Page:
Dad had fractured his hip, and surgery was scheduled for the next day. His surgery went well. But the medicines wreaked havoc on a man of 89, who rarely took a pill his entire life. From his recovery forward, he had fits at night, believed he was being held captive, and was tormented with foot cramps.

During his eight days in the hospital and three weeks in rehab, he only managed to take a few steps. Progress hadn’t come as we thought it would.

In a matter of minutes on that fateful day, I had been thrust into being responsible for the man who parented me well. The changing of the guard. Roll reversal. My highly active, rental-property-working dad needed significant help. It is a situation most of us will face at some point in our lives, but not easy for either party. I was determined to remain a child who honors her parent.

Since he wasn’t walking yet, after rehab, we transferred him to an assisted living facility. His mind never seemed to recover from the trauma or the meds. He talked of his childhood hometown and a Mexico work facility. He thought he saw his great grandmother and wanted to introduce my grown boys to their great, great, great grandmother.

He hadn’t been there but a few weeks, when I felt the Lord tell me to bring him back to his home. The calm and peace I felt assured me it was the right decision. After phone calls, meetings, and paperwork, we brought him back to his freshly scrubbed, rearranged, and restocked house. Happy to be back in familiar territory and in his own chair, he seemed like he was on the road to recovery. He was less confused and making progress.

Everyone faces the unexpected. Many face far worse than an elderly parent’s broken hip. In fact, we are promised there will be troubles in this life. But when we put our trust in God, when we trade our yoke for the one Jesus gives, we find rest (Matthew 11:28). Fear and worry have no place in a heart that trusts God.

Before I understood my identity in Christ, my full inheritance, and the abundance of His love and goodness toward me, finding rest and peace felt elusive. They felt more like a denial of reality. But now peace is a place where I dwell—anywhere and anytime. Like Jesus, I can sleep through the storm and proclaim, “I trust you Jesus for direction and answers. Thank you for the good You will bring out of this situation.”

These things I have spoken to you, so that in Me you may have peace. In the world you have tribulation, but take courage; I have overcome the world. John 16:33 NASB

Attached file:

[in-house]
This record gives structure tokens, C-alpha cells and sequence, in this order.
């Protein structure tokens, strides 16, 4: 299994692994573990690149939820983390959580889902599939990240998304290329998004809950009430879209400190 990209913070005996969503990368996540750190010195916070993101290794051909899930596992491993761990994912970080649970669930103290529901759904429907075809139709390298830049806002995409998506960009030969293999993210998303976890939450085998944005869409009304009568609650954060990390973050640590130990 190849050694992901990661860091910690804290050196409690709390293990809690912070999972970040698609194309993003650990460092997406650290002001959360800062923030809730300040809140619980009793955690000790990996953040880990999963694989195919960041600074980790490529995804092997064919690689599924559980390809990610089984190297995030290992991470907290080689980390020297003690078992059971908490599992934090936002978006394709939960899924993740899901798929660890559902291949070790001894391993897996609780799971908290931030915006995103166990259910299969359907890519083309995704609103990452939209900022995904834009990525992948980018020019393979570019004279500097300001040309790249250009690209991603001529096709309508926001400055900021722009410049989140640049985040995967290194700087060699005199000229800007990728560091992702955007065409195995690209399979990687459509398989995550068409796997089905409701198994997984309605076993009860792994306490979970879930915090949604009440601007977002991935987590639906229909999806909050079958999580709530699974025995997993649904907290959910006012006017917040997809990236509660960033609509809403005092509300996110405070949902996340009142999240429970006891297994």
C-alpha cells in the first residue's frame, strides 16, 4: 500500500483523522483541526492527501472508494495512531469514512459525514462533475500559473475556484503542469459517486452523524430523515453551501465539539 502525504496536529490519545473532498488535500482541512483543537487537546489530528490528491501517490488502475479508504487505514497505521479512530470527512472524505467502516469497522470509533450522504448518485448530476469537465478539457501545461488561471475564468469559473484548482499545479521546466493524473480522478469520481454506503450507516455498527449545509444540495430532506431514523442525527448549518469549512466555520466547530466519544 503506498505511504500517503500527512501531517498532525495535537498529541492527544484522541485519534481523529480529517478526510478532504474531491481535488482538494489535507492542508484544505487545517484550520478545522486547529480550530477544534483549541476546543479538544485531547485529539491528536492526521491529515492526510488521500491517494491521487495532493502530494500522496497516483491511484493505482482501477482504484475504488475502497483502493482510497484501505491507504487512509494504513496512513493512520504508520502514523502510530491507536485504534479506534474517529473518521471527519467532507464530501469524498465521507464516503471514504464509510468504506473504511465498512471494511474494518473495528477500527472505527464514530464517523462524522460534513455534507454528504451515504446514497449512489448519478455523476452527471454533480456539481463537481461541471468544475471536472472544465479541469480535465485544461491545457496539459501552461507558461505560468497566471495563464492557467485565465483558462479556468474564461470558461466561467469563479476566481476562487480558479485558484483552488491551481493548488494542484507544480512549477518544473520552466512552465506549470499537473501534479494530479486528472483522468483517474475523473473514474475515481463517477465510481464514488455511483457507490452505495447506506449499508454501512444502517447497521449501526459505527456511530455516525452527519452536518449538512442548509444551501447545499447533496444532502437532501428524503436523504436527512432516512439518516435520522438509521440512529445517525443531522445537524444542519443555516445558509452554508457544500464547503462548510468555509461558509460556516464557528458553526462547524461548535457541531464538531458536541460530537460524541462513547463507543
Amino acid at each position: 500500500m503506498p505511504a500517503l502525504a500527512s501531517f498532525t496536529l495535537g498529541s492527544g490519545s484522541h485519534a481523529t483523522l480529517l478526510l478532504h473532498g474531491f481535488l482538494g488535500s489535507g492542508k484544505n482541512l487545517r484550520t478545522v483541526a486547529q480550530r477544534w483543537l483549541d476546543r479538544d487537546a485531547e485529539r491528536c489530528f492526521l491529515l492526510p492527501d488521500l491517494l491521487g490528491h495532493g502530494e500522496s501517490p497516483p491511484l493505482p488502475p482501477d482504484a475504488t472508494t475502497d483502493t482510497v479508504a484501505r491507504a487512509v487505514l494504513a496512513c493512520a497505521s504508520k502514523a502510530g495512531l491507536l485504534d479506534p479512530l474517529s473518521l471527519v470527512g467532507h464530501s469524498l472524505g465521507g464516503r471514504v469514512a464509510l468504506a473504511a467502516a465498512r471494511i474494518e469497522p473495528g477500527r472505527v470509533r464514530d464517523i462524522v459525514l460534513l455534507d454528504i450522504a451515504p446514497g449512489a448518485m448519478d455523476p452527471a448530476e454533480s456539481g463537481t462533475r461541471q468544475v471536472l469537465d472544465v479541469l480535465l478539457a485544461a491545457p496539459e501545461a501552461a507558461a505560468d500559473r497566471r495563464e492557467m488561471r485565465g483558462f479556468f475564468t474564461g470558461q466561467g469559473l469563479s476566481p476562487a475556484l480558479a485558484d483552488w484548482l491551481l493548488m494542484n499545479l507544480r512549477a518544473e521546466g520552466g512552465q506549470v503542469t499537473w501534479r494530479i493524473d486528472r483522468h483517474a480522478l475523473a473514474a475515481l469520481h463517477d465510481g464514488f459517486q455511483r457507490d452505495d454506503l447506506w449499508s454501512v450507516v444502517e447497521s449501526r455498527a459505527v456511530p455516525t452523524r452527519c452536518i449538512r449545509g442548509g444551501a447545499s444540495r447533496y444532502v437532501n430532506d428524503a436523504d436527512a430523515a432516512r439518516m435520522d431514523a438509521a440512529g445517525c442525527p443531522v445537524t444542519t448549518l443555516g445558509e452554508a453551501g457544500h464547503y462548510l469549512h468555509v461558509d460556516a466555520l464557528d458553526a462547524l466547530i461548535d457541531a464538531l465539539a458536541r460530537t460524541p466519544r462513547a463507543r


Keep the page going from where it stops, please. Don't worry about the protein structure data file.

This article is brought to you by the Advanced Writers and Speakers Association (AWSA).

michele mccarthy

About the author: Michele McCarthy is married and a mom to two sons and Gigi to five adorable grandchildren. She is a Texas Christian University graduate with a degree in Education. She attended Lifestyle Christianity University in Watauga, Texas. Michele is a co-founder of LWT (Living Write Texas), a Christian writing group for women. She loves reading, painting, all things witty, and hot fudge sundaes.

In Michele’s new book Aunt Ida Clare, Rosalina is not quite sure what to think of their new babysitter. Aunt Ida is quite the sight. Rosalina’s Daddy calls her flamboyant. Aunt Ida Clare shares the purpose behind speaking life-giving words to an unsuspecting brother and sister. She is positively the best thing to happen to these impressionable children.

Join the conversation: Have you learned to trust God in other kinds of trying situations?

Giving God My Anxiety

by Cindi McMenamin

There was much on my mind and I couldn’t sleep. My mind was racing through all that had happened that day, all that I needed to do the next day, and all the possibilities of what might happen if I couldn’t get it all done.

I got out of bed, grabbed my Bible off of my nightstand, and went into the other room, where I turned on the light, so I wouldn’t disturb my sleeping husband.

I turned to the Psalms because I remembered they were songs of human emotions written by songwriters who felt many of the same things I do. Did they ever worry? Did they experience sleepless nights? Did they understand worry and even bouts of anxiety?

As I searched through the songs in Scripture that night, I learned that those songwriters indeed experienced anxiety and worries. But instead of lying awake at night, trying to work through their concerns, they recounted Who God is and applied it to their situations. I learned from them that:

  • “The Lord is my light and my salvation” and the “stronghold of my life.” Therefore, whom or what should I fear? (Psalm 27:1 CSB).
  • “The angel of the Lord encamps around those who fear him, and rescues them” (Psalm 34:7 CSB), so I can sleep, knowing I’m in His protection.
  • As I “take delight in the Lord,” He will give me my heart’s desires. As I commit my way to Him and trust in Him, He will act (Psalm 37:4-5 CSB).